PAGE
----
Each month, we will highlight the journey of individuals’ professional development into roles within and outside of the CHW profession. The first story is about Diana’s journey from CHW to Phlebotomist. The second features Nina, who also became a Phlebotomist, but unlike Diana, she did not start out as a CHW. This story is included to illustrate how the CHW profession builds skillsets that are desirable across industries. It is also included to illustrate the key differences between the CHW profession and other careers in related fields.
Diana was employed as a CHW at a community health center (CHC) for about six years. Her responsibilities included performing outreach, screening for social determinants of health needs, and providing referrals. During her time as a CHW, she enjoyed watching her colleagues perform their clinical duties, particularly the laboratory staff. She decided that she would be interested in finding a position more clinically driven and task-focused. In fact, she was beginning to feel burnt out in her role as CHW and felt like she could never do enough to help patients and their families. She began talking to individuals in the care team to get a sense of where she should go. She made a point to mention that she did not want to go into an extensive education program. Based on her preferences, many of her colleagues recommended that she become a phlebotomist. They explained that it would require a short educational course as well as certification, and with her experience, the process would be quick. Per their recommendation, she decided to venture into becoming a phlebotomist.
Diana began the journey to becoming a phlebotomist by enrolling in a program at a vocational tech school. Her prior experience helped her breeze through the program in about nine weeks. Following the completion of the education program, she started looking into becoming certified. It was not required in the state, but employers commonly required it. She decided to take the exam as it would expand her options for finding employment. She took the exam and after one attempt earned her certification. Once she became certified, she started to search for jobs. The CHC she worked at was not hiring, but her colleagues did send recommendations to organizations that were hiring. She very swiftly found a position and began her career as a phlebotomist at a diagnostics center.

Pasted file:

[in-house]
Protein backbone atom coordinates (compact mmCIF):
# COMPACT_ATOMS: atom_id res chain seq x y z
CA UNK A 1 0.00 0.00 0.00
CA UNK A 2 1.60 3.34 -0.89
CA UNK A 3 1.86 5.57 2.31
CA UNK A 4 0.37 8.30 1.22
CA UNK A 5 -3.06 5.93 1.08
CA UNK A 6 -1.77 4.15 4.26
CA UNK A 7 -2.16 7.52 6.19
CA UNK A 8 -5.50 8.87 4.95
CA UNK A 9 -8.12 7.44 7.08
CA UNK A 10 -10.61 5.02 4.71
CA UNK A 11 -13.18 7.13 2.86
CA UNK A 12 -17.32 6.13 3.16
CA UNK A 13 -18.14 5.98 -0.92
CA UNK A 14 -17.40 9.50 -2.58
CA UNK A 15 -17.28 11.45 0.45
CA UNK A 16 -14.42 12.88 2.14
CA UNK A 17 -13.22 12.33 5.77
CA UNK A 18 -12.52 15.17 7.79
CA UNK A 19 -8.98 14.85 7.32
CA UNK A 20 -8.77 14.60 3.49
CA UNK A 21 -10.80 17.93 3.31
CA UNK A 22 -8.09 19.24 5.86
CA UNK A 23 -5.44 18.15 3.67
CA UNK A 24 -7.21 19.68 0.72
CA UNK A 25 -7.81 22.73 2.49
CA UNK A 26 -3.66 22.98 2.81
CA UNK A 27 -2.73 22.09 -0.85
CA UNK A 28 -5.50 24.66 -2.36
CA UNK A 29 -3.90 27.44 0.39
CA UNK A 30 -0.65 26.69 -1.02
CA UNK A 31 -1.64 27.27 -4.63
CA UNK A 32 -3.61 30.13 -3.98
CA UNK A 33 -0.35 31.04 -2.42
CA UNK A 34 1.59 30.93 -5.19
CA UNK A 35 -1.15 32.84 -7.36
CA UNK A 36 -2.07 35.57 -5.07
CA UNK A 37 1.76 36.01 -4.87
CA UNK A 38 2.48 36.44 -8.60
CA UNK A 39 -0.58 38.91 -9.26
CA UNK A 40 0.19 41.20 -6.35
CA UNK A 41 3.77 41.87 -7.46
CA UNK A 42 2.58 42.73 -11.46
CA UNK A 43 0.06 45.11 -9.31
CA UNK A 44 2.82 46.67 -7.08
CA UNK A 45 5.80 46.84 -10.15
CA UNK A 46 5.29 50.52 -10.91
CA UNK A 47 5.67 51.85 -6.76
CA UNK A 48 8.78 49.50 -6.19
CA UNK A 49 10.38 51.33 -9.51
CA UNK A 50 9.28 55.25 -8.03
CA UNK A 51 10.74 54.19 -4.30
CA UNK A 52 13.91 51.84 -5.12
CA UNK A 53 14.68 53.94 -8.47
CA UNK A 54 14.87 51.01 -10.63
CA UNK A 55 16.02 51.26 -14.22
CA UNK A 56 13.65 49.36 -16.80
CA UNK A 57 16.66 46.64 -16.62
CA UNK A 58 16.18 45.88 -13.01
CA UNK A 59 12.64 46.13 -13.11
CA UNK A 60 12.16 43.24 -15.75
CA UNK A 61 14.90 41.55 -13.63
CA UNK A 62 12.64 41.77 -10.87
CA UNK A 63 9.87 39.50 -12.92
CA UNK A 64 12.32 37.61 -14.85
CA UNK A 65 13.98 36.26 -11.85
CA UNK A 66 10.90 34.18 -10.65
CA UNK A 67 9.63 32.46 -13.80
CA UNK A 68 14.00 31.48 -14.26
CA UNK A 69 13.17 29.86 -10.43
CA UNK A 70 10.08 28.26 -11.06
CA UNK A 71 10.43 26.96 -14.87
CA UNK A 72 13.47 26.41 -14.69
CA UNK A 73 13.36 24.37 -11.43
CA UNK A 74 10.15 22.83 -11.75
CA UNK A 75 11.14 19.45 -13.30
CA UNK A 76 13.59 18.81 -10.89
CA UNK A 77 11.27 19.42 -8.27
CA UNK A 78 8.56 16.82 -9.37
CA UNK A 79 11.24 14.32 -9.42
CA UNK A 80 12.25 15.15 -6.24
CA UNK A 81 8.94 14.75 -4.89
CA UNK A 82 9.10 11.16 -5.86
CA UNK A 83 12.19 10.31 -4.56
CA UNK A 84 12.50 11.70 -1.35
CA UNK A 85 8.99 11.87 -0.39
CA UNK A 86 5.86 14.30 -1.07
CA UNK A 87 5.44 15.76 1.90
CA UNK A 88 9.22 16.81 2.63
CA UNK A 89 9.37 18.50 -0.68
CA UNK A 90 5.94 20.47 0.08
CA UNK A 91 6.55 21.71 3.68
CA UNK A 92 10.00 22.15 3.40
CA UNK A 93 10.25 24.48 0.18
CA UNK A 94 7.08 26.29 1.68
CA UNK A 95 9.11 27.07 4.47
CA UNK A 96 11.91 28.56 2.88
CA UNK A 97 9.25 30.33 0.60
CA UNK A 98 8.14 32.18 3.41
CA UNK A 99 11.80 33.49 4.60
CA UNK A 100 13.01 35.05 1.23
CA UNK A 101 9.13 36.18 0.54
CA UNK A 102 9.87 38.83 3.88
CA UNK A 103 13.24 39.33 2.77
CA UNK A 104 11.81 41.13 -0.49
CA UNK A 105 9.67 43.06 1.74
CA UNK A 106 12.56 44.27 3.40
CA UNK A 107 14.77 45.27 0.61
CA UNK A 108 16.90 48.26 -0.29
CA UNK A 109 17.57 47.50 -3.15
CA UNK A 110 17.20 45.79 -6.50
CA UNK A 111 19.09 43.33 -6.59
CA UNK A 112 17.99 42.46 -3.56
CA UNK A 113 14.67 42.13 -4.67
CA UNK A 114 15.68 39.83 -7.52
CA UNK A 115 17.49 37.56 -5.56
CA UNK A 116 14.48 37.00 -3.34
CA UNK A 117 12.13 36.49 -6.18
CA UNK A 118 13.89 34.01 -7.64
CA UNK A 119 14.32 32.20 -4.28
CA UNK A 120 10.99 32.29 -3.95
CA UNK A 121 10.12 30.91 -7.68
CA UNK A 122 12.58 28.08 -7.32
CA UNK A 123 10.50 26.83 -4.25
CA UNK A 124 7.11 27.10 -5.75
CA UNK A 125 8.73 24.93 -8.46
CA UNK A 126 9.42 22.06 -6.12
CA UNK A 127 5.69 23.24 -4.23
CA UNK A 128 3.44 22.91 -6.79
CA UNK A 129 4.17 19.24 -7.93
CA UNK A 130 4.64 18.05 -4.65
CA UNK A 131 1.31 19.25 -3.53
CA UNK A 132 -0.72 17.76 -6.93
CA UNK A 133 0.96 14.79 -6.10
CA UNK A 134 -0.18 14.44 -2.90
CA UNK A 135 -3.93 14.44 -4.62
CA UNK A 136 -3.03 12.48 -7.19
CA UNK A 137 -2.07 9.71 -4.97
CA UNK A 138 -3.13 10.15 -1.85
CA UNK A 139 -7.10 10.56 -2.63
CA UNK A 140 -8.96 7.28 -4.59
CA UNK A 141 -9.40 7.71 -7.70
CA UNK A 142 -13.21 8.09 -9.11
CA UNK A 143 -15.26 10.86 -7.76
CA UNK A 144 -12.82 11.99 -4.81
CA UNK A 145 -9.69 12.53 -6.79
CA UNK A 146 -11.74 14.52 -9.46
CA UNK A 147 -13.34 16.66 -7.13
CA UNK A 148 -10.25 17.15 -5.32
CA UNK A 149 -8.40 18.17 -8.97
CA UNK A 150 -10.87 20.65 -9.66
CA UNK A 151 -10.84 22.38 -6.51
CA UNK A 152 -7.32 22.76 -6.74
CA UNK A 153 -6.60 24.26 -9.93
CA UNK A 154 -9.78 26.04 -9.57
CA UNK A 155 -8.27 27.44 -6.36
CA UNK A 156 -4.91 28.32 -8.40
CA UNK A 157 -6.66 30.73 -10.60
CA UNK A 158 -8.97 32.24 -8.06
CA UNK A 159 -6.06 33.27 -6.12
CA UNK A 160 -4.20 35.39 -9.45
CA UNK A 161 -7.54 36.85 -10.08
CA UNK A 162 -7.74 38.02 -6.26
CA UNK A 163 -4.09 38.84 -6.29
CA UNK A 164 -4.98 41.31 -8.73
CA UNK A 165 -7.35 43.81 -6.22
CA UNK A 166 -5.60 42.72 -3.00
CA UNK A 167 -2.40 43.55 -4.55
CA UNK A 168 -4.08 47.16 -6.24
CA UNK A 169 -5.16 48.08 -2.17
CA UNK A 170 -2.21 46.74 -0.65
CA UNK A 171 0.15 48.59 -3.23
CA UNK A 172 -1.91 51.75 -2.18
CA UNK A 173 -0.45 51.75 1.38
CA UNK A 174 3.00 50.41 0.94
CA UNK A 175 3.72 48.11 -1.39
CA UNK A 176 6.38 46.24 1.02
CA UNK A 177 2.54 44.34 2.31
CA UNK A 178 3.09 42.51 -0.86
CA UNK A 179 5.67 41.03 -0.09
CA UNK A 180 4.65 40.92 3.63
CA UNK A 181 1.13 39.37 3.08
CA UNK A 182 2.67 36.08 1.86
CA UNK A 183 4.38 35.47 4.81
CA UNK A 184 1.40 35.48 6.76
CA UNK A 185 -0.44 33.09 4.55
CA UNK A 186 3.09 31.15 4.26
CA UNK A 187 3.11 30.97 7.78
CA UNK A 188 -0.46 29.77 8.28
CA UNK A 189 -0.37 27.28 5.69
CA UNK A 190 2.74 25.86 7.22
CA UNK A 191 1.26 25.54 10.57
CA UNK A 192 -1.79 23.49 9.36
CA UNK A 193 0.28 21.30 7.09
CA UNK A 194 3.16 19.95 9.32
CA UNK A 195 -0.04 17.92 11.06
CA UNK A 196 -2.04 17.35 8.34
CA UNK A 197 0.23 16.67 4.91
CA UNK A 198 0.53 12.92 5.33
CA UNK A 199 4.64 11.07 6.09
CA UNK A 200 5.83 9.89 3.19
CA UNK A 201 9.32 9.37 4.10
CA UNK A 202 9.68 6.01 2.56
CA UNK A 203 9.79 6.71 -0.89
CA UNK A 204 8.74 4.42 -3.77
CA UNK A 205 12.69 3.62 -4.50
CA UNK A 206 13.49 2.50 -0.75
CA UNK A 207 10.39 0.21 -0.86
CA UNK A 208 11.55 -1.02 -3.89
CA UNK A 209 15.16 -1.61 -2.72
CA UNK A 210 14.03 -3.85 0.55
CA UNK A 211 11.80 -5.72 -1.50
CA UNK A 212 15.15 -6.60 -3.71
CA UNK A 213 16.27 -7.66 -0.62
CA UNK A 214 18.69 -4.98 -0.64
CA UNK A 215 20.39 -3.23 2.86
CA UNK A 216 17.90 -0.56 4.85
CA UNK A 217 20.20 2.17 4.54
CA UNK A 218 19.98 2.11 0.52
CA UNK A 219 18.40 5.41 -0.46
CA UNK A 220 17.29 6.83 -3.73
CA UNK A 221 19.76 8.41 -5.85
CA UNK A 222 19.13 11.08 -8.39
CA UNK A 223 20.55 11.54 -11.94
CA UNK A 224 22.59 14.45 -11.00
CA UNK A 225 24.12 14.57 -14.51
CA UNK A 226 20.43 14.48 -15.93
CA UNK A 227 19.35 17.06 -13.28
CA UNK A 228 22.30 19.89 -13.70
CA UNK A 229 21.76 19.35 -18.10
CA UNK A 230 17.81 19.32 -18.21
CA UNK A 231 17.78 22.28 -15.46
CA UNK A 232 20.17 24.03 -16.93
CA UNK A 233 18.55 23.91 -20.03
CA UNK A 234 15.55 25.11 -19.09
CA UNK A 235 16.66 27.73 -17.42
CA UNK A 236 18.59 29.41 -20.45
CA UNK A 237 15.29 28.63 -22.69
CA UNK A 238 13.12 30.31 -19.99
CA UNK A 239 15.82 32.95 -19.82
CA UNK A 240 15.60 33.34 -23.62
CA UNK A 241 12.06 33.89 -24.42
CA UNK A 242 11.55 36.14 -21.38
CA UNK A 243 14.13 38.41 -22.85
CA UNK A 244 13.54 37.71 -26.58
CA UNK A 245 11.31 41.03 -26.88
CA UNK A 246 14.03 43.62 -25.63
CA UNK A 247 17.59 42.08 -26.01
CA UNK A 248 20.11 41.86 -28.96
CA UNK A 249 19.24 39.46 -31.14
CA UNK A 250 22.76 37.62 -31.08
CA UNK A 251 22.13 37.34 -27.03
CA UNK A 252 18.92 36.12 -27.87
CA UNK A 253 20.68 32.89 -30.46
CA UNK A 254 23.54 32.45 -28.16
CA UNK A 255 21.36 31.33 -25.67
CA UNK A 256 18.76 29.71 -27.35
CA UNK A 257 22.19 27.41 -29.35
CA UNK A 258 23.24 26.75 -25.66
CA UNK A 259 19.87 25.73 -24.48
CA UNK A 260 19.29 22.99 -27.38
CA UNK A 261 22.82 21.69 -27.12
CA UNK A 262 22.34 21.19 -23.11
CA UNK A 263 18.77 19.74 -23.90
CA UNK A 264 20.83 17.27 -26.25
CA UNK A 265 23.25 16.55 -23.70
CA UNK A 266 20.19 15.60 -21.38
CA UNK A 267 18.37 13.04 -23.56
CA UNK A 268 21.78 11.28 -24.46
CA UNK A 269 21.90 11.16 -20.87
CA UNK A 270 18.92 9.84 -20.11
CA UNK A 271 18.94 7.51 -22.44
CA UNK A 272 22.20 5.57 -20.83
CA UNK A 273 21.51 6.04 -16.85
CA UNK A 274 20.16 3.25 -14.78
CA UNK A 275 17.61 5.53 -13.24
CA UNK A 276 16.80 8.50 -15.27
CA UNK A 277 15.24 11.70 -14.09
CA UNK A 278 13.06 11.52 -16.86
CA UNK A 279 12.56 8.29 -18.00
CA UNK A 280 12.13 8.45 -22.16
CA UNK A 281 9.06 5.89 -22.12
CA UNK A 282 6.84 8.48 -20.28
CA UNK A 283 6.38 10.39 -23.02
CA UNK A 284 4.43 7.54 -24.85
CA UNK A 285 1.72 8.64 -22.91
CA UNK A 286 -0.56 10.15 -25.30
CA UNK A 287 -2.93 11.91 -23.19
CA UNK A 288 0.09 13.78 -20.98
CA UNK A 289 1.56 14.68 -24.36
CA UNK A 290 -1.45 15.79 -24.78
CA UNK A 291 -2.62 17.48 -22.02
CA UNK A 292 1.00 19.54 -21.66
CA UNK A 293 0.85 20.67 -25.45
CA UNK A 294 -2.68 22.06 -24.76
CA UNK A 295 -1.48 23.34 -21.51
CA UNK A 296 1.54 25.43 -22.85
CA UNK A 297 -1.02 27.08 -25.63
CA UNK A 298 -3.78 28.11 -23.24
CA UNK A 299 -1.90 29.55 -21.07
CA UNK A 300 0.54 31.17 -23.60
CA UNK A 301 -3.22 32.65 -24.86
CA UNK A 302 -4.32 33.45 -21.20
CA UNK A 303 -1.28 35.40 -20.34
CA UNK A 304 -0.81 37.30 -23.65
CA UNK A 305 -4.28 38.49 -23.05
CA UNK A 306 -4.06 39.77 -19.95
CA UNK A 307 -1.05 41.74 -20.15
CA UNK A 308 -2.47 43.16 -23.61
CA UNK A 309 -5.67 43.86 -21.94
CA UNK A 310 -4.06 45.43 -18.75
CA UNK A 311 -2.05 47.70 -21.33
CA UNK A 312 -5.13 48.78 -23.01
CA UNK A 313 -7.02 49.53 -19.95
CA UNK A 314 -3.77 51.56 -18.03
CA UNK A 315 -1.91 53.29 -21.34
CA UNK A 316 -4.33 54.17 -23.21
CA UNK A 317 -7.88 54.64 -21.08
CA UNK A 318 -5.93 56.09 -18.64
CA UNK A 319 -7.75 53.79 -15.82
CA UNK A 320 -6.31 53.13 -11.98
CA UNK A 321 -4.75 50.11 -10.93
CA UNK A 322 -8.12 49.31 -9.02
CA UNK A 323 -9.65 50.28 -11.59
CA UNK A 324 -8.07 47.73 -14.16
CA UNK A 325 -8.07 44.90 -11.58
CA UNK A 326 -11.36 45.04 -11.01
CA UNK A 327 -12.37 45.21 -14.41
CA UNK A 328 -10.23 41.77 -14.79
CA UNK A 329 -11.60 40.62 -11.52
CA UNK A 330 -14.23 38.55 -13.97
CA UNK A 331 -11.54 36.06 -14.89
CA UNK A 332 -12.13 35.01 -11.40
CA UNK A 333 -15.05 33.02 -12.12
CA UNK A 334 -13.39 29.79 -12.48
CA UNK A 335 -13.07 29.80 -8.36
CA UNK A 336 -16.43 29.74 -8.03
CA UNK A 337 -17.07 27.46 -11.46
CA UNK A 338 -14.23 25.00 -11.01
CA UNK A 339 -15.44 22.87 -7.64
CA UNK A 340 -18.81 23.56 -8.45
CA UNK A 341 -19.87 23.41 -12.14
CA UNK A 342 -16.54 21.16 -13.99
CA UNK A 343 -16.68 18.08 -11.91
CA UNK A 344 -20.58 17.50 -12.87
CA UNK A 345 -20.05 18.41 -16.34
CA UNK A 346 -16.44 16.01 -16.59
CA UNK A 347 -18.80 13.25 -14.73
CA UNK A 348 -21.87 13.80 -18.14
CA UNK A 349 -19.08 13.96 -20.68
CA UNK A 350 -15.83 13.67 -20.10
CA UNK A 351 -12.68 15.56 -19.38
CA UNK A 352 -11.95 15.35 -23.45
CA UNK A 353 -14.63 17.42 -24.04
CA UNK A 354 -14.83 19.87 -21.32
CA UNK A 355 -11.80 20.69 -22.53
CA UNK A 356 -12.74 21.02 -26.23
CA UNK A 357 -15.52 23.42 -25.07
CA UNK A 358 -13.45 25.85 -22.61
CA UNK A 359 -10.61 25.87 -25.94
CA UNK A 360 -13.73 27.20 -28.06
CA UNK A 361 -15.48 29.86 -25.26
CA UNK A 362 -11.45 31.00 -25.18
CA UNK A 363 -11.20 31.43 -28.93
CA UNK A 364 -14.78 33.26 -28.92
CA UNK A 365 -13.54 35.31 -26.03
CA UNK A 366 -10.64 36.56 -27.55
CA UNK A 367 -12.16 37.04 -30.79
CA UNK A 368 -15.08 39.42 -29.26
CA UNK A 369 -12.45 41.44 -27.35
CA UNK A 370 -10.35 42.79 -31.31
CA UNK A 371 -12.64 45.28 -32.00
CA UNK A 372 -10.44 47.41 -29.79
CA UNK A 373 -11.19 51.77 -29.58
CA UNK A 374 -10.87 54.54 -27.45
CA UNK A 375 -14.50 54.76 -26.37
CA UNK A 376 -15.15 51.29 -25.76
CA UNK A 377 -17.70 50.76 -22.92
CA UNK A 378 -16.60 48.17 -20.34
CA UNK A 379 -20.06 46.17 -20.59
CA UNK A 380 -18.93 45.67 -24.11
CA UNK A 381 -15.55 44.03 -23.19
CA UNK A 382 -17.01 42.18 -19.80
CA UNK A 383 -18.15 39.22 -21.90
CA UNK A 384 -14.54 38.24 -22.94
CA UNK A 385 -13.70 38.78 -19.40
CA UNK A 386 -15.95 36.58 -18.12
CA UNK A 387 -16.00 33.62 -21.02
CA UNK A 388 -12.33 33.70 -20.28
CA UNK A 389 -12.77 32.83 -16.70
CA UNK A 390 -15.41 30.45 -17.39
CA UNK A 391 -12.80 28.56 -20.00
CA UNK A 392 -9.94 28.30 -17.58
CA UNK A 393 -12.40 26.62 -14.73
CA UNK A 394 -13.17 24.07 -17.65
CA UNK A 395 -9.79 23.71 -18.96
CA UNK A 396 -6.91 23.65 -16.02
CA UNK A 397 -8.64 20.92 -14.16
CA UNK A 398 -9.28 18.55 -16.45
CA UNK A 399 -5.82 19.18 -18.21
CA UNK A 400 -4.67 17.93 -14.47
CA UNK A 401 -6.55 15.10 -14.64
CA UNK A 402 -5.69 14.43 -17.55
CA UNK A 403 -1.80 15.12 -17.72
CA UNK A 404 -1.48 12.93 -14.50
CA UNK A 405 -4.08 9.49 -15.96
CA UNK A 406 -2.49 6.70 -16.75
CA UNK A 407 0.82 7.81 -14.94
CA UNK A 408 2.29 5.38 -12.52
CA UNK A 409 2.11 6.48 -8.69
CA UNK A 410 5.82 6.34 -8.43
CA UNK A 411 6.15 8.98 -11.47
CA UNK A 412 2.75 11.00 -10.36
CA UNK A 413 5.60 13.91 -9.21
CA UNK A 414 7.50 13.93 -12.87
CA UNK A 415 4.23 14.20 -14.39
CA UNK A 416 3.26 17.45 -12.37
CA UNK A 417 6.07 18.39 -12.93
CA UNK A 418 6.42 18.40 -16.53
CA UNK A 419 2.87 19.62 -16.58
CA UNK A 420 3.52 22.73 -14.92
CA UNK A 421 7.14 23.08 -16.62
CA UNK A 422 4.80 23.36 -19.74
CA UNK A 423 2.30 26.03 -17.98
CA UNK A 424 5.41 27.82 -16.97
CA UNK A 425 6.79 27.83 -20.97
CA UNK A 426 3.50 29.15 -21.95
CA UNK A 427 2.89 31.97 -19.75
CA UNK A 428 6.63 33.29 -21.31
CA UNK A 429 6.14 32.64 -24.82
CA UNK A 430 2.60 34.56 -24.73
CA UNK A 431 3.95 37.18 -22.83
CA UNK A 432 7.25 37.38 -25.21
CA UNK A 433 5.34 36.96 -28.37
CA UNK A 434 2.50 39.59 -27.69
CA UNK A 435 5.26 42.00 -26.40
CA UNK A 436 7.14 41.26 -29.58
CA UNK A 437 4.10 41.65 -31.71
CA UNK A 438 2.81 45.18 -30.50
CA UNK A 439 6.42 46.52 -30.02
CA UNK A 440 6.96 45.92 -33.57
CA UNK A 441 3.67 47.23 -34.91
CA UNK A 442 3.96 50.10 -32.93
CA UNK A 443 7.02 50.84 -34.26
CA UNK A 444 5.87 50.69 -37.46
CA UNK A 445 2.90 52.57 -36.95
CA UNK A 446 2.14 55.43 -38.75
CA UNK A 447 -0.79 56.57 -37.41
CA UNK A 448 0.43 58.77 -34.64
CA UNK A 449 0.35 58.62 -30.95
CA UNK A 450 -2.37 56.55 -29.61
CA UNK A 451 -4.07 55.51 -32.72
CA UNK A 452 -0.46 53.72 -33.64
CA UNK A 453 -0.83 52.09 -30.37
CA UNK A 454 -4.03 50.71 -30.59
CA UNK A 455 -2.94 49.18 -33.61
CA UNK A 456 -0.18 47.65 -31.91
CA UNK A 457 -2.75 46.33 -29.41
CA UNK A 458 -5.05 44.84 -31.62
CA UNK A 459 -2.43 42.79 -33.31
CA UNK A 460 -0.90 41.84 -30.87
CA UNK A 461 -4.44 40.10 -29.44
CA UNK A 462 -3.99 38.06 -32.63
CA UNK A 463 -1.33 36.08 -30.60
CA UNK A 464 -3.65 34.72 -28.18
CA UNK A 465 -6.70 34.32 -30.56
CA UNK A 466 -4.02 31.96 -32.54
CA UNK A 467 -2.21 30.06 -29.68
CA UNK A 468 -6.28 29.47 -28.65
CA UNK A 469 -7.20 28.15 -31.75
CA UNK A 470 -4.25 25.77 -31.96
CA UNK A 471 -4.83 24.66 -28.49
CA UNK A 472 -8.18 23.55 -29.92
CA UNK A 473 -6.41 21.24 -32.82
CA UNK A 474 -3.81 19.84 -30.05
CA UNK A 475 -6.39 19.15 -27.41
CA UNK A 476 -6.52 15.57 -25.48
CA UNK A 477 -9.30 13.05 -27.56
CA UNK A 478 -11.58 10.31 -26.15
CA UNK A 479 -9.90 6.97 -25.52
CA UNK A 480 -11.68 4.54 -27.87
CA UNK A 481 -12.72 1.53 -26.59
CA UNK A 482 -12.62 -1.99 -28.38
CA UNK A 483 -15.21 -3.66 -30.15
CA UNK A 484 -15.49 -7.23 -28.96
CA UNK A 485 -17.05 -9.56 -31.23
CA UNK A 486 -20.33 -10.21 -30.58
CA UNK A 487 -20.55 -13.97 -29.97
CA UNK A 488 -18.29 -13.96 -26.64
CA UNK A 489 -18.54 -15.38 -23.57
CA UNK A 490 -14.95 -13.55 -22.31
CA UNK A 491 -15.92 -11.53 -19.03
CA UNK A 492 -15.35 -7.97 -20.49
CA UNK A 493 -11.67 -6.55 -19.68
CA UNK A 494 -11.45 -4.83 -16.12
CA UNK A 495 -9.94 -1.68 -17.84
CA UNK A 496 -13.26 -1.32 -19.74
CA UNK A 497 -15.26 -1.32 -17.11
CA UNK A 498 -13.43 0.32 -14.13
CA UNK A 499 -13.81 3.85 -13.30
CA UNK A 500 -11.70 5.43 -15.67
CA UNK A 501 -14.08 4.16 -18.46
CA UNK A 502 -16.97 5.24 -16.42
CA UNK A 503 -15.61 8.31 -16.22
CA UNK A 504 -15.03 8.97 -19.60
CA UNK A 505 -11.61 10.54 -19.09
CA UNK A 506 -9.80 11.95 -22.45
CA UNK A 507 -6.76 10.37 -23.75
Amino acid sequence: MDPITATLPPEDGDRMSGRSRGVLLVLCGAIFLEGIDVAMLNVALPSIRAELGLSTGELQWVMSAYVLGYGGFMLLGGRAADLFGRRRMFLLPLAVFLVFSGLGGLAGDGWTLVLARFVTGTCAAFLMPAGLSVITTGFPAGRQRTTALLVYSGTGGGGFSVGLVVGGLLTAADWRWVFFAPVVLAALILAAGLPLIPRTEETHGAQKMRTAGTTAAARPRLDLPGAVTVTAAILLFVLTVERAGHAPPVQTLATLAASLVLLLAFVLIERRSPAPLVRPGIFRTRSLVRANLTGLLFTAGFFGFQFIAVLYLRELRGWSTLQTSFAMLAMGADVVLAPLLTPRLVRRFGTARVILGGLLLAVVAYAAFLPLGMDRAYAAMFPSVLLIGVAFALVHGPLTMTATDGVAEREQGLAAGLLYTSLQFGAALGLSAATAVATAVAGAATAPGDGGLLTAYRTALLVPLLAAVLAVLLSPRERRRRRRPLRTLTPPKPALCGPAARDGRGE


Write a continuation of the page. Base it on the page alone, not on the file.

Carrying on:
Nina worked as a receptionist at an urgent care clinic for quite some time. She had always admired the medical staff and wanted to work alongside them. Once she started feeling comfortable in her role, she determined it was time to venture into clinical work. She began talking with people around the office to get a sense of what kind of position would be best for her. Her first conversation was with a CHW at the clinic. The CHW explained the role would entail outreach, health education, and eligibility assistance. Nina considered the position but decided it did not have the level of clinical work she was looking for. Eventually, a conversation with the clinic’s phlebotomists had piqued her interest and seemed like a viable option. Her coworkers explained that the position required the completion of an education program, and possibly certification. Additionally, the role would be a significant step for future clinical work. Ultimately, she decided to begin the process of becoming a phlebotomist.
Nina enrolled in a phlebotomist education program at a community college. During her time in school, she was able to keep her job because the clinic she worked at was open outside of her program’s hours. The program took her about a year to complete. Following
graduation, she started to look into certification. She decided to become certified as it would provide more employment opportunities. She signed up for the certification exam with an exam provider recognized by the state health department. After two attempts, she
passed the exam and began searching for a position. She eventually got a job as a phlebotomist at a local hospital.
Note these stories are based on real-life scenarios but contain fictional characters.
Our CHW Career Web Model resources demonstrate the numerous ways that an individual can find themselves becoming a CHW or how they may progress their career under various ‘career clusters’ like social work, clinical, or advocacy after being a CHW. These resources can be used as tools by organizations that work with CHWs such as community-based organizations, CHW Associations, Federally Qualified Health Centers (FQHCs), Primary Care Associations (PCAs), and Area Health Educations Centers (AHECs) to help explain the different career trajectories those in the CHW workforce have.